OSDH: Mumps Cases Confirmed At OU

Tuesday, September 18th 2018, 12:00 pm
By: Dana Hertneky

At least three cases of mumps have been confirmed at the University of Oklahoma, a spokesman for the state health department said.

The Cleveland County Health Department and OU are investigating the cases.

"The University of Oklahoma has confirmed and treated three students, who were close acquaintances, who tested positive for mumps," said Dr. Craig Rice, medical staff chief of OU Health Services at Goddard Health Center. "The university has taken all appropriate measures and is closely monitoring the situation. OU Health Services collaborates with the Department of Public Health for these kinds of events. The student health center provides booster immunizations for students upon request. No new cases have been identified at this time."

“We’ve been able to rapidly conduct our interviews of the kids that have identified close personal contact, working with University officials and providing them education on what symptoms to look for and what to do,” said Laurence Burnset and epidemiologist with the Oklahoma Department of Health.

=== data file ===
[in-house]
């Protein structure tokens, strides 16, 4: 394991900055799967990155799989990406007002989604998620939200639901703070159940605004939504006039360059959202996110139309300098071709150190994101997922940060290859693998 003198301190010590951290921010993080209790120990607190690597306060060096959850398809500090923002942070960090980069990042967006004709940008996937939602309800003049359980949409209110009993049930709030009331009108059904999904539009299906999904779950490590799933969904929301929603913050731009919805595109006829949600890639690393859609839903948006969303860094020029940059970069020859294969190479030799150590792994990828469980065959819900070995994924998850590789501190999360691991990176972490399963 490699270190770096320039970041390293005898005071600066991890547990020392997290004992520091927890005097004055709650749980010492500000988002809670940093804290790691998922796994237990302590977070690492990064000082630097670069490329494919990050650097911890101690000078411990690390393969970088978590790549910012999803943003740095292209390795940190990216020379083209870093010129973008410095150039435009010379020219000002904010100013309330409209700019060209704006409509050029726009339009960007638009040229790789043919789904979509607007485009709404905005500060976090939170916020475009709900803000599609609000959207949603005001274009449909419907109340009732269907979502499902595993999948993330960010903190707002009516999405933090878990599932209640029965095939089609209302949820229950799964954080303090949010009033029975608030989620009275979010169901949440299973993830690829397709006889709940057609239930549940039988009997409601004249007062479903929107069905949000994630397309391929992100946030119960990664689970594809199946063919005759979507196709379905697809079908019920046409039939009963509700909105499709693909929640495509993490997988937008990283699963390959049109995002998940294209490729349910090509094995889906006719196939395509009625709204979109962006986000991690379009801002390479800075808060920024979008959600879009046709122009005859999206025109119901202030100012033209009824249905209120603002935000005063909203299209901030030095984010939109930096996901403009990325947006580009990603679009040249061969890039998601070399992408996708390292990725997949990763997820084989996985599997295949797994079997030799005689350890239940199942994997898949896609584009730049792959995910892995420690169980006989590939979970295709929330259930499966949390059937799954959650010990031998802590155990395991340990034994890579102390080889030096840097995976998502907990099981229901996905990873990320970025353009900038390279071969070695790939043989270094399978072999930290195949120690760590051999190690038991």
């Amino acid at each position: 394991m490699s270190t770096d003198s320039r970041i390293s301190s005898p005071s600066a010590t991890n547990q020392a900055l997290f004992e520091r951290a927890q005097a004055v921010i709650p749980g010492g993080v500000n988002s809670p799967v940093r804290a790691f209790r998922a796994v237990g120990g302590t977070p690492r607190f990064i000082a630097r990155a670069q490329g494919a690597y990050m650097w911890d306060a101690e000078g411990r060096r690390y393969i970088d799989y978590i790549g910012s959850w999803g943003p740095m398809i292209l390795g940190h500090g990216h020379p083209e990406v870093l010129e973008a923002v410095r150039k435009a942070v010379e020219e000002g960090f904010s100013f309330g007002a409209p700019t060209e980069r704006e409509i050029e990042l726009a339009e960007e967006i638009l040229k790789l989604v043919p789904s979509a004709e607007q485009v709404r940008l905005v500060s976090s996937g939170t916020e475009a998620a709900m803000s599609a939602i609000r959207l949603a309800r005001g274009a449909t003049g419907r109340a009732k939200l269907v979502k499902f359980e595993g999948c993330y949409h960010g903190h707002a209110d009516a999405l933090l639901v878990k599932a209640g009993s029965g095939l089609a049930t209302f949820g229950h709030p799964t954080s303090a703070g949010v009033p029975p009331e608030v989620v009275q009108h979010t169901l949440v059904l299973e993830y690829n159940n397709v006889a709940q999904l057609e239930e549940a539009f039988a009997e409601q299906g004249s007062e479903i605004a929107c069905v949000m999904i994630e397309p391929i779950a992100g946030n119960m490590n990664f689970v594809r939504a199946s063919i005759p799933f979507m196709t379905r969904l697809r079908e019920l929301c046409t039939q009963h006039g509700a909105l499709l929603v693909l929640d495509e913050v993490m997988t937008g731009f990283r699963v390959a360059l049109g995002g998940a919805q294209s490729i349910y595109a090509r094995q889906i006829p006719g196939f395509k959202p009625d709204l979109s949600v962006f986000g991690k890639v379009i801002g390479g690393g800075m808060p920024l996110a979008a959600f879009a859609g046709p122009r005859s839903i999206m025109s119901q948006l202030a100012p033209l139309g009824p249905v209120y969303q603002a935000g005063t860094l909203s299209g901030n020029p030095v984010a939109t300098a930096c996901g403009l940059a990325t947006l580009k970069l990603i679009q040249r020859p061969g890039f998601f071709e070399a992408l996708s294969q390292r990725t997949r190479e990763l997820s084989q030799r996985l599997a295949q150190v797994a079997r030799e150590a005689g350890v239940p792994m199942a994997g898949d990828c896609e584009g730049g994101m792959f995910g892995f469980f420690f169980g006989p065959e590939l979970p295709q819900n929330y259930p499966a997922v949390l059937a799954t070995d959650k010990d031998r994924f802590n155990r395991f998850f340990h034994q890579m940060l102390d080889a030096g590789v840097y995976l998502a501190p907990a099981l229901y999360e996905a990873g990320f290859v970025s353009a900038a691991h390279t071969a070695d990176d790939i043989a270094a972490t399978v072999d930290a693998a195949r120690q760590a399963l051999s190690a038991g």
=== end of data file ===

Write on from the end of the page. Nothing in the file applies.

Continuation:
According to the state health department, mumps symptoms include swelling on one or both sides of the face, tenderness of the salivary glands (the cheek and jaw area), slight fever, headache, general aches and muscle pain. 

The mumps virus is found in the saliva and fluid in the nose and throat and spreads person-to-person by coughing, sneezing or by direct contact with the nose and throat secretions.

Infected individuals can transmit the disease two days before symptoms appear and five days after symptoms begin. Symptoms of the mumps can appear 12 to 25 days after exposure, but usually begin within 16 to 18 days.

Students have also been advised to check their immunization history. Most kids get vaccinated for mumps when they are babies and then again between 4 to 6 years old. But Burnset says students may want to consider another booster shot.

“Over several years your immunity may wane which is why you see outbreaks that may occur in college settings or other group settings where you have a congregation of close personal conduct among a group of individuals,” said Burnset.